Privilege is a legal term which essentially denotes that information is protected from a requirement to disclose it to a third party, e.g., a claimant or a regulator. Over the years, Lockton has encountered a variety of interpretations of how ‘legal privilege’ operates and how a document can become privileged. In view of the complexities involved and the detrimental impact of having to disclose sensitive information, it is worth spending some time revisiting the subject and reminding ourselves of some of the relevant considerations.
Legal advice privilege
Legal advice privilege is the protection afforded to communications between a client and lawyer for the purposes of taking legal advice. In most circumstances, any correspondence requesting legal advice and any subsequent response from a legal representative would be deemed to be privileged - and would not, therefore, be disclosable.
Litigation privilege protects all communications between a solicitor, their client, and third parties for the purposes of conducting or receiving information in respect of ongoing or reasonably contemplated litigation. This could include discussions with barristers, medical experts, or other expert witnesses.
Whether a specific document is privileged or not is ultimately a matter for the court. However, the rules are generally restrictive. So it is important to consider the following before putting pen to paper.
Do you need to create the document in the first place?
Sensitive discussions, or those based on opinion rather than fact, should ideally take place verbally. If a written account is required, then this should be drafted carefully and potentially with the support of a legal representative instructed to act in the claim.
What is the ‘dominant purpose’ of the document?
As established in the case of Waugh v. British Railways Board, if a communication is created for numerous reasons, of which litigation is only one, then that document may be disclosable. For privilege to apply, the dominant purpose of the document must relate to litigation which is reasonably contemplated.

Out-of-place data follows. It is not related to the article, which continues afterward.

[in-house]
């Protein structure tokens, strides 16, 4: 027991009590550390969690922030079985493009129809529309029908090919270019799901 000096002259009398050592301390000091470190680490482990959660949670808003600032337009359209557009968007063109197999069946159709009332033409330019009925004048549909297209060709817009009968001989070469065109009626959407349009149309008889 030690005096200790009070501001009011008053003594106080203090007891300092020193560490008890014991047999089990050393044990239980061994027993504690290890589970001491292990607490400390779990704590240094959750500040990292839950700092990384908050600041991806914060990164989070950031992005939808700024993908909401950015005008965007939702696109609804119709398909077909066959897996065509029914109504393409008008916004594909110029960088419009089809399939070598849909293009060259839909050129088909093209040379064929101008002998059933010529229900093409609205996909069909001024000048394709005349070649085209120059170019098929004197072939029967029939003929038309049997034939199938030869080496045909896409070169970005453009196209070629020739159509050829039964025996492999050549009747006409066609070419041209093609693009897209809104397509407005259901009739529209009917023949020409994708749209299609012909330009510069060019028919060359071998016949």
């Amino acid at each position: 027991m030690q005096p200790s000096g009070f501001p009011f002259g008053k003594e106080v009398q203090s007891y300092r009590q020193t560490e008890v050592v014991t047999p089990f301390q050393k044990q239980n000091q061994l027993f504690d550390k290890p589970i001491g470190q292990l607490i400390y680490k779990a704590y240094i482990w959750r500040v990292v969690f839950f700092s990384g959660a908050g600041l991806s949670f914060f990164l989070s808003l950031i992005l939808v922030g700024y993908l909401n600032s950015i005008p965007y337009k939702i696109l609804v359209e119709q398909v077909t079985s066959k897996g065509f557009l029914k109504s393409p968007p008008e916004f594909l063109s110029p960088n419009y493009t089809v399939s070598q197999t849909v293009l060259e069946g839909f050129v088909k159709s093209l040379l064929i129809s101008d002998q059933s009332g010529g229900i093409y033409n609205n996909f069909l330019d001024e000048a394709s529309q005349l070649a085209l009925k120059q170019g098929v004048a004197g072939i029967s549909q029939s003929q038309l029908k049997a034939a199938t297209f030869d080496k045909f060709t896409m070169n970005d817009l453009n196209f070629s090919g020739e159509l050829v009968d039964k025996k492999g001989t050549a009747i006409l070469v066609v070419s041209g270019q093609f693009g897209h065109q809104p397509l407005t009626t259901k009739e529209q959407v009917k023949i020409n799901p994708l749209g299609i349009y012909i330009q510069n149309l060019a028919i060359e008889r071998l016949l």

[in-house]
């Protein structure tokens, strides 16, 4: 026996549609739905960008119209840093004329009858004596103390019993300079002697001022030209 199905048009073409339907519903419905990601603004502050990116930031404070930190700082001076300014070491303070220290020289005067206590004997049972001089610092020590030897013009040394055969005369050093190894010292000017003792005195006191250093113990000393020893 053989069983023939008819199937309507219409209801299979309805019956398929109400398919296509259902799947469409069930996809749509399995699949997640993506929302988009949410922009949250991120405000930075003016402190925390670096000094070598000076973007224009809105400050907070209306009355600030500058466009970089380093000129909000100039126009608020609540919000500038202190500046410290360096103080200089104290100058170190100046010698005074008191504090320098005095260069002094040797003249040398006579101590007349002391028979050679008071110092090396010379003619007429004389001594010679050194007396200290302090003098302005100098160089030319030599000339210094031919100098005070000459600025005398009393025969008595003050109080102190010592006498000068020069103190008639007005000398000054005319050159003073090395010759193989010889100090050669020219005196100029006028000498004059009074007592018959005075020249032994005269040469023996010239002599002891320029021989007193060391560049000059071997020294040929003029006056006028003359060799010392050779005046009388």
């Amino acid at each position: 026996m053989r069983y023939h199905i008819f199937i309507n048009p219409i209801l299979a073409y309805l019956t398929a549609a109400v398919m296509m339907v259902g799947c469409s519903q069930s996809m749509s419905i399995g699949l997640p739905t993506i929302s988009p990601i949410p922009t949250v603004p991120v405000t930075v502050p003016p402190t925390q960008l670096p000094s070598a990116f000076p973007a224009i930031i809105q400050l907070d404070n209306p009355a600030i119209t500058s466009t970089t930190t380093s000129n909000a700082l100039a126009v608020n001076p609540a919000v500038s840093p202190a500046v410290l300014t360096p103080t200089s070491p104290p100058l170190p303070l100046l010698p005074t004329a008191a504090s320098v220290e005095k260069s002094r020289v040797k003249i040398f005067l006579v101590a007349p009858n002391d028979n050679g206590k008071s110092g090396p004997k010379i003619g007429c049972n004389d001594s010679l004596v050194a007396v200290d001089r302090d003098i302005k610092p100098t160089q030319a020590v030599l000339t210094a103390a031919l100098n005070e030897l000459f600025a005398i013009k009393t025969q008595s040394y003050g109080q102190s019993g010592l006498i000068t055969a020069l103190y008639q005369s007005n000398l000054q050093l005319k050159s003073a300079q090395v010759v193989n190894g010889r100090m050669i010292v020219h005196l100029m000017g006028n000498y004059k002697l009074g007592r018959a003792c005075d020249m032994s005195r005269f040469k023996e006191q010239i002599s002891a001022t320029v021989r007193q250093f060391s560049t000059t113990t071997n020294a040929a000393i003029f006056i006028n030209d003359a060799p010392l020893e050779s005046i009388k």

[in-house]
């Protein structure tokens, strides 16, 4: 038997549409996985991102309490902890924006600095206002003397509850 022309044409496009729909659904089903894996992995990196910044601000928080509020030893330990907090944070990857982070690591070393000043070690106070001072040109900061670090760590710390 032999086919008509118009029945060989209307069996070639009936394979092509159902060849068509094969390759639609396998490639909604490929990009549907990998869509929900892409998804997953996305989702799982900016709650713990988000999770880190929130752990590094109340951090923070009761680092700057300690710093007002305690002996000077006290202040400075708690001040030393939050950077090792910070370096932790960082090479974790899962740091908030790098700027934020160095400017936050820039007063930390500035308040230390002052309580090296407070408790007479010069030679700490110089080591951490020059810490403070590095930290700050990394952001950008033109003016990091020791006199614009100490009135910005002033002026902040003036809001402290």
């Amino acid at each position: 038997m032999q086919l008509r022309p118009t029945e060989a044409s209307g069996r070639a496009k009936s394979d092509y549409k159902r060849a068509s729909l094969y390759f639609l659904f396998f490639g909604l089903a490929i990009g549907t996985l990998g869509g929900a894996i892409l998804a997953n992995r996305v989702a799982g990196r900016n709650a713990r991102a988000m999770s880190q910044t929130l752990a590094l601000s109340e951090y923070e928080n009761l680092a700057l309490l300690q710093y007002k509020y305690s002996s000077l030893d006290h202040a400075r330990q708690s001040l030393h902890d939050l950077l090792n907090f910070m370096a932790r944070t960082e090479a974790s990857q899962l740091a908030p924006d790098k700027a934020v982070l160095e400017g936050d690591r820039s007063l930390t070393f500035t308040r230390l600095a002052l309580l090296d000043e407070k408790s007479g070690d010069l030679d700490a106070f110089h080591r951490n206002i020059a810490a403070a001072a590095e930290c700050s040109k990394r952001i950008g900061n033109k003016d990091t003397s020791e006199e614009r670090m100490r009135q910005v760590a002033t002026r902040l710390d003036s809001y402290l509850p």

Who is copied in to the email?
Ensure all parties copied in to the correspondence would be considered the core ‘client group’ and resist circulating or copying in parties outside that group. It is important to remember that confidentiality is the key to ‘privilege’. Circulating to a wider group could compromise that confidentiality and mean that a document is disclosable.
Copying in-house counsel in to emails does not always make the document privileged
We often come across the belief that simply copying in-house legal counsel in to correspondence will make it legally privileged. As established in Civil Aviation Authority v. R (on the application of Jet2.com Ltd.), the ‘dominant purpose’ test applies to legal advice privilege. So the ‘dominant purpose’ of any documentation or correspondence must be to obtain or provide legal advice. The role of in-house counsel may mean that they have to provide guidance from both legal and commercial perspectives. Separating legal and commercial discussions clearly in correspondence helps ensure the former are protected from disclosure.
Disclosing information to your insurance provider
While it is extremely important to keep brokers and insurers informed of the circumstances and developments relating to any matter that may form an insurance claim, it is also important that privilege is maintained. If you have concerns about the contents of a particular document, it is advisable to speak to your broker by phone and, if necessary, only send the document to the appointed panel legal representatives who are instructed in the claim.
If in doubt, ask a legal representative
Failing to consider privilege and disclosure obligations properly can prove a very costly mistake. If you are at all uncertain, we recommend you speak to a legal representative before taking any further action.
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